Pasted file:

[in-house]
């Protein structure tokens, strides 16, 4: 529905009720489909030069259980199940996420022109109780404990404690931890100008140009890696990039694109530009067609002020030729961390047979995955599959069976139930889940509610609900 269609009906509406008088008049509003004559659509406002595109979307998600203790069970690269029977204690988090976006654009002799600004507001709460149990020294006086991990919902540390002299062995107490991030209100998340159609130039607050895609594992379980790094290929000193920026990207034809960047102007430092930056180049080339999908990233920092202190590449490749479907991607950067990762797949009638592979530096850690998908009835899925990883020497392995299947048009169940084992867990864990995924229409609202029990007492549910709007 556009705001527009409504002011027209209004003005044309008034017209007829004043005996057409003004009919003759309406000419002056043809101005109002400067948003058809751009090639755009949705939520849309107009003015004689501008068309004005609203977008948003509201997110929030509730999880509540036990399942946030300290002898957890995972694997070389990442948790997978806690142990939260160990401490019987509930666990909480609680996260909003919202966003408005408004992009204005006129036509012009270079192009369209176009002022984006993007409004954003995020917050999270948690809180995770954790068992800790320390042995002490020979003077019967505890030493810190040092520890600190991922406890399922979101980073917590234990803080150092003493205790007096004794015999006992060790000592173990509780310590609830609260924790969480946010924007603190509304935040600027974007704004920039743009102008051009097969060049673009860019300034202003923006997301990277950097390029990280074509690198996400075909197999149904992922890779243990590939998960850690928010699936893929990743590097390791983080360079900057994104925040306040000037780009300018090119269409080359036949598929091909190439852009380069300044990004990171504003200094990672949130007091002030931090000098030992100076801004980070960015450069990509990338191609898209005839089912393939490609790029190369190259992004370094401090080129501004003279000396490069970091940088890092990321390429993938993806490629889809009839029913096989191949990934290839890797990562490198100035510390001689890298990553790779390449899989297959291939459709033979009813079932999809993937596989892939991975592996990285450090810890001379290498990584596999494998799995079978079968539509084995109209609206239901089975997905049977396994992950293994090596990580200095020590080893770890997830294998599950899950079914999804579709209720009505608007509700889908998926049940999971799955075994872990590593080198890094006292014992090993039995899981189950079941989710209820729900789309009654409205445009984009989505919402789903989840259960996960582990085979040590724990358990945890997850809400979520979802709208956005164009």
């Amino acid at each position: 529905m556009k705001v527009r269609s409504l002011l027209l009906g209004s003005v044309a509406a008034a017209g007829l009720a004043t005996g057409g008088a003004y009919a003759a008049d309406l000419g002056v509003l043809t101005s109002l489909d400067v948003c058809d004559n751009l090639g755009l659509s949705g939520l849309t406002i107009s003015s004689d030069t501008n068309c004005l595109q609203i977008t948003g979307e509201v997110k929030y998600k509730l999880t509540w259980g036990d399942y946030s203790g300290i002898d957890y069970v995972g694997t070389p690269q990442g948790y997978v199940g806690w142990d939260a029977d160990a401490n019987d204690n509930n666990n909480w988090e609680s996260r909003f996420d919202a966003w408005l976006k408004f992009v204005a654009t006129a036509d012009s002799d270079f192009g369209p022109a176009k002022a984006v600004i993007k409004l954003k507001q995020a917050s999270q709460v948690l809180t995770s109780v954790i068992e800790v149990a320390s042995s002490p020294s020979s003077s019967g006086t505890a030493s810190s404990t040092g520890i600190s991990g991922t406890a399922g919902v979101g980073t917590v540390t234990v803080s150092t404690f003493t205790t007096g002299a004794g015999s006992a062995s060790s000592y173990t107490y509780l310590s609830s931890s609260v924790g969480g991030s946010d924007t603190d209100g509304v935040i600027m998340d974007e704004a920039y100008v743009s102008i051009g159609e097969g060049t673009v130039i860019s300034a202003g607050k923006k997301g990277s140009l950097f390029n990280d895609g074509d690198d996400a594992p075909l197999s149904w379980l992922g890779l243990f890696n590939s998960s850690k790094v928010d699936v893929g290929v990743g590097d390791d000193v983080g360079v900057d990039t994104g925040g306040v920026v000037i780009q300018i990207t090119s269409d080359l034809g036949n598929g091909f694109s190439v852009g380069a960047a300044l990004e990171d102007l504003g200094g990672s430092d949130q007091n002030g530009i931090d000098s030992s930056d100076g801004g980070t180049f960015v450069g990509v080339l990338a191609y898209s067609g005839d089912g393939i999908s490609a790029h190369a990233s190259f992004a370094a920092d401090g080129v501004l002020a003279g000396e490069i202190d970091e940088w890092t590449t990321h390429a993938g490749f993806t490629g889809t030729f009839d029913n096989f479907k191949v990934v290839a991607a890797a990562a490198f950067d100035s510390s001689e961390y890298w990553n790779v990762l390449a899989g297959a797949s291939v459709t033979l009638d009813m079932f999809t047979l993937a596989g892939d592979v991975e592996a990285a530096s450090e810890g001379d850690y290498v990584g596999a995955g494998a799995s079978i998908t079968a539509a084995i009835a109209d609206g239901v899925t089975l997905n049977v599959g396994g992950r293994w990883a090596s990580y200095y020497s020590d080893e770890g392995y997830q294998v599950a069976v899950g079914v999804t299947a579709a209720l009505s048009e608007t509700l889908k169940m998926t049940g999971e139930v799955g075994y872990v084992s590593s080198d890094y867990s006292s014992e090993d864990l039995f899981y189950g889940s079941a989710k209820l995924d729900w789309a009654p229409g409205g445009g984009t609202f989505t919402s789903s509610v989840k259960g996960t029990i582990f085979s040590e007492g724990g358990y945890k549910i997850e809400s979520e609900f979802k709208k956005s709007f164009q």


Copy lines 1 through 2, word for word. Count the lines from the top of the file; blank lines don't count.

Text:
[in-house]
């Protein structure tokens, strides 16, 4: 529905009720489909030069259980199940996420022109109780404990404690931890100008140009890696990039694109530009067609002020030729961390047979995955599959069976139930889940509610609900 269609009906509406008088008049509003004559659509406002595109979307998600203790069970690269029977204690988090976006654009002799600004507001709460149990020294006086991990919902540390002299062995107490991030209100998340159609130039607050895609594992379980790094290929000193920026990207034809960047102007430092930056180049080339999908990233920092202190590449490749479907991607950067990762797949009638592979530096850690998908009835899925990883020497392995299947048009169940084992867990864990995924229409609202029990007492549910709007 556009705001527009409504002011027209209004003005044309008034017209007829004043005996057409003004009919003759309406000419002056043809101005109002400067948003058809751009090639755009949705939520849309107009003015004689501008068309004005609203977008948003509201997110929030509730999880509540036990399942946030300290002898957890995972694997070389990442948790997978806690142990939260160990401490019987509930666990909480609680996260909003919202966003408005408004992009204005006129036509012009270079192009369209176009002022984006993007409004954003995020917050999270948690809180995770954790068992800790320390042995002490020979003077019967505890030493810190040092520890600190991922406890399922979101980073917590234990803080150092003493205790007096004794015999006992060790000592173990509780310590609830609260924790969480946010924007603190509304935040600027974007704004920039743009102008051009097969060049673009860019300034202003923006997301990277950097390029990280074509690198996400075909197999149904992922890779243990590939998960850690928010699936893929990743590097390791983080360079900057994104925040306040000037780009300018090119269409080359036949598929091909190439852009380069300044990004990171504003200094990672949130007091002030931090000098030992100076801004980070960015450069990509990338191609898209005839089912393939490609790029190369190259992004370094401090080129501004003279000396490069970091940088890092990321390429993938993806490629889809009839029913096989191949990934290839890797990562490198100035510390001689890298990553790779390449899989297959291939459709033979009813079932999809993937596989892939991975592996990285450090810890001379290498990584596999494998799995079978079968539509084995109209609206239901089975997905049977396994992950293994090596990580200095020590080893770890997830294998599950899950079914999804579709209720009505608007509700889908998926049940999971799955075994872990590593080198890094006292014992090993039995899981189950079941989710209820729900789309009654409205445009984009989505919402789903989840259960996960582990085979040590724990358990945890997850809400979520979802709208956005164009």